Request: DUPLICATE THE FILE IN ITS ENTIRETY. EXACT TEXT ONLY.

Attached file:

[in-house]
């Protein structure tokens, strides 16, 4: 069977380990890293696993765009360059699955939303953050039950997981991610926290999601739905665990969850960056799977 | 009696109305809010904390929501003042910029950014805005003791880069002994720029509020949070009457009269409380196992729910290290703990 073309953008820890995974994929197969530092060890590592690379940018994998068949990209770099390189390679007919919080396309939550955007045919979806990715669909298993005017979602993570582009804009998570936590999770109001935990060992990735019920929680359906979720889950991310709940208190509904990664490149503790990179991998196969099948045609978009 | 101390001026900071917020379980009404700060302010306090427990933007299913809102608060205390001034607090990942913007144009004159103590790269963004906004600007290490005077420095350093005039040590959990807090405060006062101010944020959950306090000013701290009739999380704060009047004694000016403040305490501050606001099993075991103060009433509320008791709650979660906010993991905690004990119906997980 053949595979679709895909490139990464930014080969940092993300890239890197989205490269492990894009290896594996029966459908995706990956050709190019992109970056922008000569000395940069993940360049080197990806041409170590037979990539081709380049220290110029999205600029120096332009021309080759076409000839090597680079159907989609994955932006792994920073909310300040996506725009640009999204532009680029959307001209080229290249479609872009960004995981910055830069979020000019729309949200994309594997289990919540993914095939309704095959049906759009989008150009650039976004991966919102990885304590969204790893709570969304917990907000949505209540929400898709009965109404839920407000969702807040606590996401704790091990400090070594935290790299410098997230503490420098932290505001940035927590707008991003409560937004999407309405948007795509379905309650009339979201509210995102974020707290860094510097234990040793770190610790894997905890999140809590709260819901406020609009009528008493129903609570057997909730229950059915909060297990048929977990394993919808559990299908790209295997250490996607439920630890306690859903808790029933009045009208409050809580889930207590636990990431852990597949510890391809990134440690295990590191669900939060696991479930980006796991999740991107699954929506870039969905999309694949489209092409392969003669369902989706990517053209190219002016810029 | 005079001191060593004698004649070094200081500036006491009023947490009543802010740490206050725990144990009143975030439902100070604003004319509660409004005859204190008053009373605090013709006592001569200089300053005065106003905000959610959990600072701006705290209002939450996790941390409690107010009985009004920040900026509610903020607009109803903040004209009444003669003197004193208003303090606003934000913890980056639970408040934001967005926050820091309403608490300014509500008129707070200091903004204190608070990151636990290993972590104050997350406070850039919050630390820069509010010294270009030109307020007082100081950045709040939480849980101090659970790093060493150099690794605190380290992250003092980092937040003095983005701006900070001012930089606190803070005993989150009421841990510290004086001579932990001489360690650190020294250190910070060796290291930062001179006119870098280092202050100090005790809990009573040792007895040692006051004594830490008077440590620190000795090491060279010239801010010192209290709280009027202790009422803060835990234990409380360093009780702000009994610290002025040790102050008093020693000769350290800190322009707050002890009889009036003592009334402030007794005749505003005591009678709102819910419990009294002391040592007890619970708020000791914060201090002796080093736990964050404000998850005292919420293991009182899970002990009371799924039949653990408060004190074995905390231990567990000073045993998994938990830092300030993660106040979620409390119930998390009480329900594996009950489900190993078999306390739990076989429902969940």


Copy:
[in-house]
């Protein structure tokens, strides 16, 4: 069977380990890293696993765009360059699955939303953050039950997981991610926290999601739905665990969850960056799977 | 009696109305809010904390929501003042910029950014805005003791880069002994720029509020949070009457009269409380196992729910290290703990 073309953008820890995974994929197969530092060890590592690379940018994998068949990209770099390189390679007919919080396309939550955007045919979806990715669909298993005017979602993570582009804009998570936590999770109001935990060992990735019920929680359906979720889950991310709940208190509904990664490149503790990179991998196969099948045609978009 | 101390001026900071917020379980009404700060302010306090427990933007299913809102608060205390001034607090990942913007144009004159103590790269963004906004600007290490005077420095350093005039040590959990807090405060006062101010944020959950306090000013701290009739999380704060009047004694000016403040305490501050606001099993075991103060009433509320008791709650979660906010993991905690004990119906997980 053949595979679709895909490139990464930014080969940092993300890239890197989205490269492990894009290896594996029966459908995706990956050709190019992109970056922008000569000395940069993940360049080197990806041409170590037979990539081709380049220290110029999205600029120096332009021309080759076409000839090597680079159907989609994955932006792994920073909310300040996506725009640009999204532009680029959307001209080229290249479609872009960004995981910055830069979020000019729309949200994309594997289990919540993914095939309704095959049906759009989008150009650039976004991966919102990885304590969204790893709570969304917990907000949505209540929400898709009965109404839920407000969702807040606590996401704790091990400090070594935290790299410098997230503490420098932290505001940035927590707008991003409560937004999407309405948007795509379905309650009339979201509210995102974020707290860094510097234990040793770190610790894997905890999140809590709260819901406020609009009528008493129903609570057997909730229950059915909060297990048929977990394993919808559990299908790209295997250490996607439920630890306690859903808790029933009045009208409050809580889930207590636990990431852990597949510890391809990134440690295990590191669900939060696991479930980006796991999740991107699954929506870039969905999309694949489209092409392969003669369902989706990517053209190219002016810029 | 005079001191060593004698004649070094200081500036006491009023947490009543802010740490206050725990144990009143975030439902100070604003004319509660409004005859204190008053009373605090013709006592001569200089300053005065106003905000959610959990600072701006705290209002939450996790941390409690107010009985009004920040900026509610903020607009109803903040004209009444003669003197004193208003303090606003934000913890980056639970408040934001967005926050820091309403608490300014509500008129707070200091903004204190608070990151636990290993972590104050997350406070850039919050630390820069509010010294270009030109307020007082100081950045709040939480849980101090659970790093060493150099690794605190380290992250003092980092937040003095983005701006900070001012930089606190803070005993989150009421841990510290004086001579932990001489360690650190020294250190910070060796290291930062001179006119870098280092202050100090005790809990009573040792007895040692006051004594830490008077440590620190000795090491060279010239801010010192209290709280009027202790009422803060835990234990409380360093009780702000009994610290002025040790102050008093020693000769350290800190322009707050002890009889009036003592009334402030007794005749505003005591009678709102819910419990009294002391040592007890619970708020000791914060201090002796080093736990964050404000998850005292919420293991009182899970002990009371799924039949653990408060004190074995905390231990567990000073045993998994938990830092300030993660106040979620409390119930998390009480329900594996009950489900190993078999306390739990076989429902969940």